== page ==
326 Adelaide St. W., 647-490-5040, kiintoronto.com
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The newest restaurant from Toronto’s Thai powerhouse, Nuit Regular (Pai, Sukhothai, Sabai Sabai), specializes in the techniques behind Royal Thai cooking: delicate, beautifully presented dishes painstakingly prepared (seeds removed from fruits and veggies, bones removed from fish) using the freshest of ingredients. Mieng pla, a traditional northern plate of a whole, sea salt-crusted sea bream stuffed with aromatics is grilled for exactly 17 minutes, then deboned at the table and served with Thai kale leaves. The kale gets the Royal Thai treatment with a heap of garnishes: Thai garlic, Thai basil, finger mint, peanut, ginger, shallot and lime. Colourful Thai iced teas, classic cocktails with Thai twists and international wine round out the drink list.
849 Dundas St. W., 416-368-4567, lapalma.ca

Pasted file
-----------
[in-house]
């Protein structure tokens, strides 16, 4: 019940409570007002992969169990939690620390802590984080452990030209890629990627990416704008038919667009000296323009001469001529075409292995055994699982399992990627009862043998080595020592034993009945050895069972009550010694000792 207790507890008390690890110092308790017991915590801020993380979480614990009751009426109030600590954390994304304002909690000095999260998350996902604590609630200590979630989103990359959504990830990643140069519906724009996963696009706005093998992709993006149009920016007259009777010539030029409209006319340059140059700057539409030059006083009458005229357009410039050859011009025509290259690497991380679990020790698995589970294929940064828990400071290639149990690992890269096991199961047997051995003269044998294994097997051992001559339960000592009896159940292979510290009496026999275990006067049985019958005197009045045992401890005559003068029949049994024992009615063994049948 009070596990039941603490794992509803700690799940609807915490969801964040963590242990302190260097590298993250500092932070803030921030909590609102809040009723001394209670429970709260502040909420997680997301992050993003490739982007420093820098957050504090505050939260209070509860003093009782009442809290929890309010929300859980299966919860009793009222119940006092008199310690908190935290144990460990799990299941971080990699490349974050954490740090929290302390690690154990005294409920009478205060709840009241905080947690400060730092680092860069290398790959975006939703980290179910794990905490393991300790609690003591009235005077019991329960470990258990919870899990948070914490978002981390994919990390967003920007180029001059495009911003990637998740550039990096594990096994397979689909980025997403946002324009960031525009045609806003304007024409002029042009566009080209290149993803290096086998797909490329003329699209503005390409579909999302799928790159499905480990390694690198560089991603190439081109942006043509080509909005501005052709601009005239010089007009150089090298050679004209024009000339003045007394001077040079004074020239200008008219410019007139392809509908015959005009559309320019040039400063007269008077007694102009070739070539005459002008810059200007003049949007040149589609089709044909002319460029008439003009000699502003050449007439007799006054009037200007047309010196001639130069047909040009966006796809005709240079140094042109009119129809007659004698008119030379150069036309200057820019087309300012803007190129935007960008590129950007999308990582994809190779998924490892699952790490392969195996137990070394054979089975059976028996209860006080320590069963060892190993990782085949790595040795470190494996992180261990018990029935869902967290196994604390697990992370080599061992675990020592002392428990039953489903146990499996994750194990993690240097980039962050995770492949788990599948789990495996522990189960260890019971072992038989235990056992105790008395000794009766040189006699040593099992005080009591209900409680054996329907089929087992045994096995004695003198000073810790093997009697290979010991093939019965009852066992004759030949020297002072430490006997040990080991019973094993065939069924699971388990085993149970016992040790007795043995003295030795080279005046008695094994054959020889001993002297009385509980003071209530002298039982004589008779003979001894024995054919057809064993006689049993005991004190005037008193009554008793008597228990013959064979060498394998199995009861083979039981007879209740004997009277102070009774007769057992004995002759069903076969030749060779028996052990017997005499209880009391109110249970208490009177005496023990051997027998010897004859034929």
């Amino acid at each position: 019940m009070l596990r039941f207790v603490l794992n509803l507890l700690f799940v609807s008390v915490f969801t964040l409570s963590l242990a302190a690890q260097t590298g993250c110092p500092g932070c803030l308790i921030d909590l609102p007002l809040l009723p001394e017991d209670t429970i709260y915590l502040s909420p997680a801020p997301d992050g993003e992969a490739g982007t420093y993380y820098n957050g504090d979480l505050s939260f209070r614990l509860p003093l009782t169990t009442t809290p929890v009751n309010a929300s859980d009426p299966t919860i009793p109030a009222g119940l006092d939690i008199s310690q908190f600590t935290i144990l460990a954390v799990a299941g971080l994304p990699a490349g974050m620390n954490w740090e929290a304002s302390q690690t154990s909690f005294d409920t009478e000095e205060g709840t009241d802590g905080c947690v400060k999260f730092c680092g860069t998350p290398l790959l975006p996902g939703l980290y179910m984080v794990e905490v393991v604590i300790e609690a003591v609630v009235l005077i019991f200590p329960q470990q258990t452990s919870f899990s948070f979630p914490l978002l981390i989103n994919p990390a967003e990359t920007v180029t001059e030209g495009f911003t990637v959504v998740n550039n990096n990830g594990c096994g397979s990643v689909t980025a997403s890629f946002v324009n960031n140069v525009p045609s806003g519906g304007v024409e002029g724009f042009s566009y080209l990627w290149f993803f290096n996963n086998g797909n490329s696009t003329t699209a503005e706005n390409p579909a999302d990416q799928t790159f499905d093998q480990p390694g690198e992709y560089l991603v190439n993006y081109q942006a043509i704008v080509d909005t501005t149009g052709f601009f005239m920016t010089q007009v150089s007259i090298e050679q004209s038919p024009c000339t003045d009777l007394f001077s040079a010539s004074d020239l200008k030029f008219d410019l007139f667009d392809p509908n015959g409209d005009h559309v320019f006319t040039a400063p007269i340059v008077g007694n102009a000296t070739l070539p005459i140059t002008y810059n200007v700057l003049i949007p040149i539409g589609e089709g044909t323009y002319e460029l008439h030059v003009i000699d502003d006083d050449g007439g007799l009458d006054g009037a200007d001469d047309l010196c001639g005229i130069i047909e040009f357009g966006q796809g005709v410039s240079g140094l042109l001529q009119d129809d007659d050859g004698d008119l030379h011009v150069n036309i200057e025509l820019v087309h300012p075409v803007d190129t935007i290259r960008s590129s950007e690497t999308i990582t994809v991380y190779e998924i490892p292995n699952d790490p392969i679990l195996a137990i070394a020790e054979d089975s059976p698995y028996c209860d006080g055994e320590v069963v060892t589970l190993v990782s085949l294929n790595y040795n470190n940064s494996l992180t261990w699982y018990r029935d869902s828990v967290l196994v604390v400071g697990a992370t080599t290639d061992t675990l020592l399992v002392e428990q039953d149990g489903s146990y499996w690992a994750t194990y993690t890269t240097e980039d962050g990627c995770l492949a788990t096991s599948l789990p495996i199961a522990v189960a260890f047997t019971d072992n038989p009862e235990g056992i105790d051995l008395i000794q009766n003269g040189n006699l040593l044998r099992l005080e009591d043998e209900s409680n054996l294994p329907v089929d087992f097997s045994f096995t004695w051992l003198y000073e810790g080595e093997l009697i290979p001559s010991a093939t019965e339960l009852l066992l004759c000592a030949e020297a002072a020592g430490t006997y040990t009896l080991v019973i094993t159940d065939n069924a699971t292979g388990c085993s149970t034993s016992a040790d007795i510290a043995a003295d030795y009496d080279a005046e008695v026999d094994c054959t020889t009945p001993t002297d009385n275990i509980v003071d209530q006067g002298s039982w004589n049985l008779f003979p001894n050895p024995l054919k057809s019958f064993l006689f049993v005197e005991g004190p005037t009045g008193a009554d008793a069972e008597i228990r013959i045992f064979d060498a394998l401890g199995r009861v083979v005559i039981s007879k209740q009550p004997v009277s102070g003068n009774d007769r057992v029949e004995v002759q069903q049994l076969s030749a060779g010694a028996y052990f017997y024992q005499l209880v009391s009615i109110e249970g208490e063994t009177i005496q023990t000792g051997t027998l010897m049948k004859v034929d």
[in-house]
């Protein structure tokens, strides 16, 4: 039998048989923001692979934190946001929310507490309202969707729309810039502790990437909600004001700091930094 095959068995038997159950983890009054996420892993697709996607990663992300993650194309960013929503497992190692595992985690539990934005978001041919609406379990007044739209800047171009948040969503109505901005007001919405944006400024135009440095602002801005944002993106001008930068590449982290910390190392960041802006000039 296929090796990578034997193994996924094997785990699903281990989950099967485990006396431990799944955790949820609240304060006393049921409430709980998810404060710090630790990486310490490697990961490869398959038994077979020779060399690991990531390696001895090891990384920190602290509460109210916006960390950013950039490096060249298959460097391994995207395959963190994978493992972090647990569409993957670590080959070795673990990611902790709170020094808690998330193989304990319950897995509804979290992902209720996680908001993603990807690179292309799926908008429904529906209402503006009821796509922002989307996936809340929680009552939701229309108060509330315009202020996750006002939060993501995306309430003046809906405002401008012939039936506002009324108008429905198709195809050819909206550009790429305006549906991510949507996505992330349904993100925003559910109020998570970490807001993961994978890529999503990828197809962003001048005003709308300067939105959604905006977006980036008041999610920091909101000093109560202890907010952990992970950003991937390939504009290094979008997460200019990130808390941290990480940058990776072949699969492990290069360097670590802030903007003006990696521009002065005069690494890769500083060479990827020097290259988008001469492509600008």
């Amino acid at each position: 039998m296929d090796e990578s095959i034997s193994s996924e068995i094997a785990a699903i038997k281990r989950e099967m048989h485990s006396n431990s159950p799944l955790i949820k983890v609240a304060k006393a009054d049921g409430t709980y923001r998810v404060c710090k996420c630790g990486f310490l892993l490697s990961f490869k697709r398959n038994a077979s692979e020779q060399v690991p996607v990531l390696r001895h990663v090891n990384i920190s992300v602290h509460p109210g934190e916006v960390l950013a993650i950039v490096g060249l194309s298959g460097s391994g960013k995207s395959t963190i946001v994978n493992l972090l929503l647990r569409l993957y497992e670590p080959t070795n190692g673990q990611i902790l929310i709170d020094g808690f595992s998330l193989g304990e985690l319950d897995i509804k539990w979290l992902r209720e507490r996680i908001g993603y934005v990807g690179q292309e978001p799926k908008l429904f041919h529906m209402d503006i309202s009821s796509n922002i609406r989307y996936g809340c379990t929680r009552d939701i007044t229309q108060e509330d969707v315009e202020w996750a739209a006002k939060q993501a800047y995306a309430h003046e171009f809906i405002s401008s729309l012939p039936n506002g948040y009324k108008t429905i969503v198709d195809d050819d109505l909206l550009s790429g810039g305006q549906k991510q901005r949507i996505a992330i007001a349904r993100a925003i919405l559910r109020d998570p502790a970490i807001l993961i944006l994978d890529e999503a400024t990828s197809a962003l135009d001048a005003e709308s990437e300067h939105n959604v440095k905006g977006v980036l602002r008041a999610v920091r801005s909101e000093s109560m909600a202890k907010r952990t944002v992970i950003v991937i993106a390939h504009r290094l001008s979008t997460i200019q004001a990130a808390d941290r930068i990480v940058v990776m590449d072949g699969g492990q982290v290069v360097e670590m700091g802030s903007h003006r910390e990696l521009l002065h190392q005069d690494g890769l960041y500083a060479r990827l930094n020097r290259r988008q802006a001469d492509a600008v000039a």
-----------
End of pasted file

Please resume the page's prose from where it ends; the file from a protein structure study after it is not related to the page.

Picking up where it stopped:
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This new sister spot to Craig Harding’s Campagnolo focuses on vegetable-heavy Italian cooking enlivened with international ingredients (sesame, feta, miso), and a few classics like oxtail ragu gnocchi. There’s also a grab-and-go counter perfect for Trinity Bellwoods picnickers.
Distressed walls original to the building, climbing plants and soft lighting give this Lebanese restaurant near Christie Pits a certain Beirutian charm. It’s an homage to chef-owner Michelle Bouzide’s Lebanese grandmother, who handed down many of the recipes. This gives the smooth hummus and creamy baba ghanoush an honest, homemade quality. Cauliflower florets, fried to an auburn finish, take a dip in tahini; and house-made pickles, cabbage and turnips dyed bright pink from their contact with beet juice are snappy. The marinated chicken thighs in the shish tawook are flavourful but dry, while the hushwi (ground beef sautéed with onions and pine nuts) and kibbeh saneeyeh (lamb-and-bulgur cake) lack seasoning and colour. Flaky baklava from Crown Pastries goes perfectly with one of the good, strong Turkish coffees.